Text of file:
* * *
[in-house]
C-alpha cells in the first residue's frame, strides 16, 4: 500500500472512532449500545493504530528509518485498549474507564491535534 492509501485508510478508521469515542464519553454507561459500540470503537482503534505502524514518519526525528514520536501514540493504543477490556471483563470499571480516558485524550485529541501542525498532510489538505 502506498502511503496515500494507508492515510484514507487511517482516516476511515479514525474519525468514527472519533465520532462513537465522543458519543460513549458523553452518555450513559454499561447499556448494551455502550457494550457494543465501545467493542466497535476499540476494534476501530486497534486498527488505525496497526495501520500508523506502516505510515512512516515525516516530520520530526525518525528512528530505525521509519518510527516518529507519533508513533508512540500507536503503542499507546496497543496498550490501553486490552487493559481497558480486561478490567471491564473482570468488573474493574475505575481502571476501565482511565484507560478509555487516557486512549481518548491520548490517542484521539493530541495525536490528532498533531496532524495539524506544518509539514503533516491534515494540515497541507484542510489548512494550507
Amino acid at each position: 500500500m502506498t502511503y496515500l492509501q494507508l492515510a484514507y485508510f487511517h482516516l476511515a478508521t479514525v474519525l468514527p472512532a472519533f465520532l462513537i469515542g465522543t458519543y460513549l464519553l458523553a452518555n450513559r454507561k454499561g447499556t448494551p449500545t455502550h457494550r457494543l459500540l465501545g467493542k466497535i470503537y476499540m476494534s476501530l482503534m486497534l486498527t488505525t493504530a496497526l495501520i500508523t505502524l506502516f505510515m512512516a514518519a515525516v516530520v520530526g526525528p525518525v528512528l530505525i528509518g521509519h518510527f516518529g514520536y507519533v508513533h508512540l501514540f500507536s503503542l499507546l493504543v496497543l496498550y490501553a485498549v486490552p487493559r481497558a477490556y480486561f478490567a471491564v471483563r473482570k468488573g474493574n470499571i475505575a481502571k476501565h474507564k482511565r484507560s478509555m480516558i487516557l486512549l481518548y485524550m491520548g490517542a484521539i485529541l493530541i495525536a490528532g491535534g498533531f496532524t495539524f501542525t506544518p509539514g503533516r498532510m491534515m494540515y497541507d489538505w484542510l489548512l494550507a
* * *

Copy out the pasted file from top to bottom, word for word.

[in-house]
C-alpha cells in the first residue's frame, strides 16, 4: 500500500472512532449500545493504530528509518485498549474507564491535534 492509501485508510478508521469515542464519553454507561459500540470503537482503534505502524514518519526525528514520536501514540493504543477490556471483563470499571480516558485524550485529541501542525498532510489538505 502506498502511503496515500494507508492515510484514507487511517482516516476511515479514525474519525468514527472519533465520532462513537465522543458519543460513549458523553452518555450513559454499561447499556448494551455502550457494550457494543465501545467493542466497535476499540476494534476501530486497534486498527488505525496497526495501520500508523506502516505510515512512516515525516516530520520530526525518525528512528530505525521509519518510527516518529507519533508513533508512540500507536503503542499507546496497543496498550490501553486490552487493559481497558480486561478490567471491564473482570468488573474493574475505575481502571476501565482511565484507560478509555487516557486512549481518548491520548490517542484521539493530541495525536490528532498533531496532524495539524506544518509539514503533516491534515494540515497541507484542510489548512494550507
Amino acid at each position: 500500500m502506498t502511503y496515500l492509501q494507508l492515510a484514507y485508510f487511517h482516516l476511515a478508521t479514525v474519525l468514527p472512532a472519533f465520532l462513537i469515542g465522543t458519543y460513549l464519553l458523553a452518555n450513559r454507561k454499561g447499556t448494551p449500545t455502550h457494550r457494543l459500540l465501545g467493542k466497535i470503537y476499540m476494534s476501530l482503534m486497534l486498527t488505525t493504530a496497526l495501520i500508523t505502524l506502516f505510515m512512516a514518519a515525516v516530520v520530526g526525528p525518525v528512528l530505525i528509518g521509519h518510527f516518529g514520536y507519533v508513533h508512540l501514540f500507536s503503542l499507546l493504543v496497543l496498550y490501553a485498549v486490552p487493559r481497558a477490556y480486561f478490567a471491564v471483563r473482570k468488573g474493574n470499571i475505575a481502571k476501565h474507564k482511565r484507560s478509555m480516558i487516557l486512549l481518548y485524550m491520548g490517542a484521539i485529541l493530541i495525536a490528532g491535534g498533531f496532524t495539524f501542525t506544518p509539514g503533516r498532510m491534515m494540515y497541507d489538505w484542510l489548512l494550507a